Payrolls Preview: What To Look For In Friday's Jobs ReportSep 01, 2021
The consensus is looking for a gain of about 740,000 jobs on Friday, which would mark an increase in total payrolls growth.
A headline jobs reading below 620,000 would mark a sequential decline in payrolls growth on a smoothed six-month annualized basis.
Also, look at the labor force participation rate, the employment to population ratio, and the growth rate of cyclical vs. non-cyclical payrolls.
Payrolls Preview: What To Look For In Friday's Jobs Report
On Friday, the Bureau of Labor Statistics "BLS" will publish the Employment Situation report for the month of August.
The upcoming jobs report takes on additional significance because it is the last labor market update that the Federal Reserve will see before announcing their plans to reduce the pace of asset purchases at their September meeting.
Wall Street consensus widely believes the FOMC will announce a taper plan in September, most likely to begin in November unless the Friday labor report wildly misses expectations.
In his Jackson Hole speech, chairman Powell noted that the 3-month average in job gains had been about 830,000, and continued progress would be a green light to begin tapering the pace of asset purchases.
Source: Federal Reserve
The criteria for rake hikes as opposed to a balance sheet taper are far more stringent and a discussion for 2022.
Wall Street is expecting August to bring roughly 740,000 net jobs, more than enough to keep the FOMC on track to announce a taper in September (despite the cyclical slowdown in growth).
Investors that are familiar with the economic process at EPB Macro Research know that the direction of growth is the most important factor, far more critical than a "beat" or "miss" relative to expectations.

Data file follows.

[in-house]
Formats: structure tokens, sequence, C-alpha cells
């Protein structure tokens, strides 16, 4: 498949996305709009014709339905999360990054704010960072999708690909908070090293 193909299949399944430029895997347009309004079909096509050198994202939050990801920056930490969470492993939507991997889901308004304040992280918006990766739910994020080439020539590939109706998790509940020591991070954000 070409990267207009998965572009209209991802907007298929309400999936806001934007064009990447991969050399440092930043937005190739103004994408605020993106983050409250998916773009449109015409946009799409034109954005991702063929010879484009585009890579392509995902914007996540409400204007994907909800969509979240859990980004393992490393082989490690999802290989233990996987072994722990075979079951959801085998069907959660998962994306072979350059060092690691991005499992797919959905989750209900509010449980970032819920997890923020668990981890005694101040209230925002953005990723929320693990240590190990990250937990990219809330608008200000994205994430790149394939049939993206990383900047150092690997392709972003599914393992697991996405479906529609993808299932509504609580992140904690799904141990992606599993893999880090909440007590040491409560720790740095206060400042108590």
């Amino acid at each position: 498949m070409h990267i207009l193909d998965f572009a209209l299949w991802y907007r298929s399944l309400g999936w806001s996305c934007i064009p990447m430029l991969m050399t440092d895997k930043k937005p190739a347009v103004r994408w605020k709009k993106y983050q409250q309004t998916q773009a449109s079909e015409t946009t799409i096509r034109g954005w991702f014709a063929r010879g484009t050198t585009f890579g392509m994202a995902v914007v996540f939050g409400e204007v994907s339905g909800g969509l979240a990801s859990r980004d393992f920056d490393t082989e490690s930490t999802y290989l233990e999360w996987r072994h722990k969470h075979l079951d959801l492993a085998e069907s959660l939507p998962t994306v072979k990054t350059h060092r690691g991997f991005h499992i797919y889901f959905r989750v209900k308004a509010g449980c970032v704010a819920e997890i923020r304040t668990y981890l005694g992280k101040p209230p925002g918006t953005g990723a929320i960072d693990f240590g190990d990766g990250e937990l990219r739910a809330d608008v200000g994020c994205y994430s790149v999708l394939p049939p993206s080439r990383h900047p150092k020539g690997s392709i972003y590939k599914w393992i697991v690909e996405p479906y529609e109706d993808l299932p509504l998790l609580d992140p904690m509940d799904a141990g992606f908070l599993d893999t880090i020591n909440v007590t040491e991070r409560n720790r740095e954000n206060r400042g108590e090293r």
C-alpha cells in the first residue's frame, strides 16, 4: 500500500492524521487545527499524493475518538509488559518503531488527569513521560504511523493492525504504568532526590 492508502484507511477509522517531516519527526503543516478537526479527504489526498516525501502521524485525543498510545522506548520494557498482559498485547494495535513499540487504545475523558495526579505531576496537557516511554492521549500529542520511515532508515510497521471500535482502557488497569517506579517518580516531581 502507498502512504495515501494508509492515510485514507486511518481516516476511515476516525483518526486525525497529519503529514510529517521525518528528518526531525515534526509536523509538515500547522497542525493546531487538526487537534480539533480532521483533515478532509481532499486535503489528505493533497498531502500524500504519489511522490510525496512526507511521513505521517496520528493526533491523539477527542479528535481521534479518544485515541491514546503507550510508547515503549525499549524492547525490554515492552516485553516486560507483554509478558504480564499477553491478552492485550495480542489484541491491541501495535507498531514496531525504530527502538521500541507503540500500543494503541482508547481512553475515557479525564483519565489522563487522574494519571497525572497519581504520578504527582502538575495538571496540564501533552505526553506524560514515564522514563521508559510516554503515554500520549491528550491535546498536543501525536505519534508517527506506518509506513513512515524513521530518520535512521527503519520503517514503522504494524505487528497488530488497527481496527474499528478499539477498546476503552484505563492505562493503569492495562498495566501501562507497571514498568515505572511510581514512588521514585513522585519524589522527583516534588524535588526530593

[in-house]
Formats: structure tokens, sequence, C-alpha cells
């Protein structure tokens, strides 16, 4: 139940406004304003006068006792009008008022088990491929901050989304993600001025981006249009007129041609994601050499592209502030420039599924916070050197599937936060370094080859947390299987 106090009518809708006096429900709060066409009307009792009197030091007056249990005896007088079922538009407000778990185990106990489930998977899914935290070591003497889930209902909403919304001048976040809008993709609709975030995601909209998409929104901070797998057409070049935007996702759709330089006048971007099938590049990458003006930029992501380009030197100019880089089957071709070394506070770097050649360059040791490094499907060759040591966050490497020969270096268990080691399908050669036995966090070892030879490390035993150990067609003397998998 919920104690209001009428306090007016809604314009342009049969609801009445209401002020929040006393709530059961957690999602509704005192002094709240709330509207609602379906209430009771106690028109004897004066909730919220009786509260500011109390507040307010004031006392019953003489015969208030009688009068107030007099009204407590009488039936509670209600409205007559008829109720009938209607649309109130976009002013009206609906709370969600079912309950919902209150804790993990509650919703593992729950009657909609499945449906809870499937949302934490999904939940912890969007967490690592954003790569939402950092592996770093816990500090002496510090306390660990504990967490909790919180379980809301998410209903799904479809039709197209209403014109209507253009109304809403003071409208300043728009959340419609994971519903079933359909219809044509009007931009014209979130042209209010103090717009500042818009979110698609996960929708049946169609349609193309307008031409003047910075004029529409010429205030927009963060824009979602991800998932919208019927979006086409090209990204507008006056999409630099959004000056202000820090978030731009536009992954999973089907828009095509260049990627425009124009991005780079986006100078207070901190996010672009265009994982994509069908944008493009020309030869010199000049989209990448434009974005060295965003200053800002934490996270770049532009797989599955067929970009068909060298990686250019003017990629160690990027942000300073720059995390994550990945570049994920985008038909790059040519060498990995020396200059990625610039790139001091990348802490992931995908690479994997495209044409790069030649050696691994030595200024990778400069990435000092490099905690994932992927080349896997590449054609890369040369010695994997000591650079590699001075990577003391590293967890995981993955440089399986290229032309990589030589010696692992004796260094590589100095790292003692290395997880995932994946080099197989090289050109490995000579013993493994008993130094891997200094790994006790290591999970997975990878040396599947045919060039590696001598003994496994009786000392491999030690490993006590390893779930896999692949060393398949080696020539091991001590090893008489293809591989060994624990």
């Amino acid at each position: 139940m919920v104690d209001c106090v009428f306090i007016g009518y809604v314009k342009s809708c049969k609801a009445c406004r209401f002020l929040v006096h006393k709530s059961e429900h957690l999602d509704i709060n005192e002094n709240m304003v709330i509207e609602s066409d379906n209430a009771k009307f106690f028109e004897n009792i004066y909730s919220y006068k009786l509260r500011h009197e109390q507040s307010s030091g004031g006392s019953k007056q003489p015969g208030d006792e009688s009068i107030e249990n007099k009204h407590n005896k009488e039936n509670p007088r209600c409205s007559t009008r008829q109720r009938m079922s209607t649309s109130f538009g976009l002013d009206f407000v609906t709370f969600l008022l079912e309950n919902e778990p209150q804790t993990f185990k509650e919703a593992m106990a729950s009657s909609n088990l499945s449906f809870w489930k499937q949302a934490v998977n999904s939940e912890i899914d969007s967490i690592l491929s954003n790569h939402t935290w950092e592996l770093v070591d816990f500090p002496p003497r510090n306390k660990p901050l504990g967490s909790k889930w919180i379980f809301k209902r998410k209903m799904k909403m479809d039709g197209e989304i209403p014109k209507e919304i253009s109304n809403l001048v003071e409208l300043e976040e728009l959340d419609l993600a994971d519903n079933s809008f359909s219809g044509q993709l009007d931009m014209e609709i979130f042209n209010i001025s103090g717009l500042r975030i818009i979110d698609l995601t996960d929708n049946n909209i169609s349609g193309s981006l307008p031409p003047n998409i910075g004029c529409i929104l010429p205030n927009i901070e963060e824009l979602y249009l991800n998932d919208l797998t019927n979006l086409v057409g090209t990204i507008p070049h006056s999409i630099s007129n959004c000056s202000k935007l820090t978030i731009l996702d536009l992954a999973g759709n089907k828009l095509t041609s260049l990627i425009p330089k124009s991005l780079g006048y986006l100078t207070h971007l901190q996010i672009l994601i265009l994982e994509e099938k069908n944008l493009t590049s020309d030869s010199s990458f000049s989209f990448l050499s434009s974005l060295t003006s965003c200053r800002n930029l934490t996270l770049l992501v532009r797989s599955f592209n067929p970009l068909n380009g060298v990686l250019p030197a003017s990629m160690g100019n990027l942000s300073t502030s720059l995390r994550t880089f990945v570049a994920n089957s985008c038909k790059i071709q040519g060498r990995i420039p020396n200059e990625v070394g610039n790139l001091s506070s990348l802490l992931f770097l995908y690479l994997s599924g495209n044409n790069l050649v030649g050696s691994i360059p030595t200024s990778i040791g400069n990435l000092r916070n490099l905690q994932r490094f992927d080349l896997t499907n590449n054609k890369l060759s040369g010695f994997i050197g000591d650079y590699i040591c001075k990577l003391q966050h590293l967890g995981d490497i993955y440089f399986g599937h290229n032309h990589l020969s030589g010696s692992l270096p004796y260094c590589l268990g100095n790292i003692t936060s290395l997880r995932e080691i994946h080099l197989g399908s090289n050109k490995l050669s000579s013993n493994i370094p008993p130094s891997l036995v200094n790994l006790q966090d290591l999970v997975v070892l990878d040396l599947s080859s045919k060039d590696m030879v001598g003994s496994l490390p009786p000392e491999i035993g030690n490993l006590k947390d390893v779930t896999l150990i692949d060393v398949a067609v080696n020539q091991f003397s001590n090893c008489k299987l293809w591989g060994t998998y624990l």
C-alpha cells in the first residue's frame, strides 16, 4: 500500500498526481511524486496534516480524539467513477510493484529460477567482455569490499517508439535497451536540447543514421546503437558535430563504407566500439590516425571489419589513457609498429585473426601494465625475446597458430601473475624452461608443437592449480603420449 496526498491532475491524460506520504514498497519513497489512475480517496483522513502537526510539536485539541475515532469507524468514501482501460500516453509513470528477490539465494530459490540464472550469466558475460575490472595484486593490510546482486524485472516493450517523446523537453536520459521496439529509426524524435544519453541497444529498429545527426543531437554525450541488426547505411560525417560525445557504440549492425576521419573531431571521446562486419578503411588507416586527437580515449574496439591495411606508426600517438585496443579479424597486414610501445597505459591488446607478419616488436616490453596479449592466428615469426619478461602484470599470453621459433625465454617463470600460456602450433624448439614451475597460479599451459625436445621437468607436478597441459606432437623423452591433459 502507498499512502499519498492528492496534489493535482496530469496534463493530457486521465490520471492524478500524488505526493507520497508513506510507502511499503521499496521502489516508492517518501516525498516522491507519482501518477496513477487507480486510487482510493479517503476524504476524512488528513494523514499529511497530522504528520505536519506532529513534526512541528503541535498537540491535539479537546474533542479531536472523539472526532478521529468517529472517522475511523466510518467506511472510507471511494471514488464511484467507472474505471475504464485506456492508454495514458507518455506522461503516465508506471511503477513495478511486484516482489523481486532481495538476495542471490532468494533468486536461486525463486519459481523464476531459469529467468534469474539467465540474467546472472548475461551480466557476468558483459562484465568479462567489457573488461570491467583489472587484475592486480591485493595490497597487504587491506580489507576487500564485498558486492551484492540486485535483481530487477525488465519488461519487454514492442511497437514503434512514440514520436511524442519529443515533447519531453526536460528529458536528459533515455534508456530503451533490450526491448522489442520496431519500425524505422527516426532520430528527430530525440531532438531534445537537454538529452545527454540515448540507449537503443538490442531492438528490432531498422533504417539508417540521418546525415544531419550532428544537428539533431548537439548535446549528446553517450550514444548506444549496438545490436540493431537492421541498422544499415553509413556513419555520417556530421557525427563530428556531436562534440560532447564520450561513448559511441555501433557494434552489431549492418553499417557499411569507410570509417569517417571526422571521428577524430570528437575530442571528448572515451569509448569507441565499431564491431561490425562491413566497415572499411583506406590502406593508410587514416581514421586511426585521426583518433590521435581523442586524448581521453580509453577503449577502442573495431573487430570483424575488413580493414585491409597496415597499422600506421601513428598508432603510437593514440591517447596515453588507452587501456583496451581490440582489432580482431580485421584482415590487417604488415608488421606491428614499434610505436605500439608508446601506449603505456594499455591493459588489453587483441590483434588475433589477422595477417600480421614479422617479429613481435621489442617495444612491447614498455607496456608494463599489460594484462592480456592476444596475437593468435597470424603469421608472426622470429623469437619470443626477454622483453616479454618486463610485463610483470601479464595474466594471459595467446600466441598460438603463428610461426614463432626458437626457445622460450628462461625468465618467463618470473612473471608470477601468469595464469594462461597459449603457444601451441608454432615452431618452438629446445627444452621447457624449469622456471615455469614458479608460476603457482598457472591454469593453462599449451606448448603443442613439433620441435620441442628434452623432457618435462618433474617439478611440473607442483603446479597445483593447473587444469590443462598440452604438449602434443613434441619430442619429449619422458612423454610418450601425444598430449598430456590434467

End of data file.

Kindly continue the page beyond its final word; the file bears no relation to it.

The trending direction of economic growth, of which the labor market is an important component, drives asset price performance.
Real economic growth is already declining in the economy as industrial production growth and real consumption growth have cooled notably since May.
Employment growth hasn't started a downtrend like the other coincident data points, partly because labor is more lagging than other coincident metrics like production.
If the headline job figure comes in at 740,000, that will represent a sequential increase in the rate of total payrolls growth when measured on a smoothed six-month annualized growth rate.
Source: BLS, EPB Macro Research
The smoothed six-month annualized growth rate is superior to a year-over-year calculation, particularly when the base effect has a large impact.
Any jobs reading above 620,000 will bring a sequential increase in payrolls growth. If the headline payrolls reading surprises below 620,000, then total payrolls growth will decline sequentially and join the other coincident indicators in highlighting a broad-based economic slowdown.
Manufacturing payrolls are expected to rise 30,000, which keeps manufacturing payrolls growth roughly flat. Below 30,000 and manufacturing payrolls will mark four consecutive declines in growth.
Source: BLS, EPB Macro Research
In addition to total employment growth, breaking out the growth rate of "cyclical" employment growth, namely construction + manufacturing, is highly revealing.
In the last employment report, cyclical employment growth declined while non-cyclical employment growth such as local government doubled.
The employment-population ratio or the labor force participation rate are far superior metrics to the U-3 unemployment rate.
Focus on these broad, secular labor metrics over the U-3 unemployment rate.
Source: BLS, FRED
The growth rate of industrial production, real consumption, and real income have declined notably over the last 3-5 months.
Source: BLS, BEA, Federal Reserve, EPB Macro Research
Employment, while more lagging, remains the strongest of the four main coincident growth metrics.
On Friday, focus on the direction of total payrolls growth and the difference between cyclical payrolls growth and non-cyclical payrolls growth.
A jobs reading over 620,000 keeps the positive momentum in the labor market, but the cyclical vs. non-cyclical breakdown is important as construction and manufacturing payrolls growth has already been close to cut in half.
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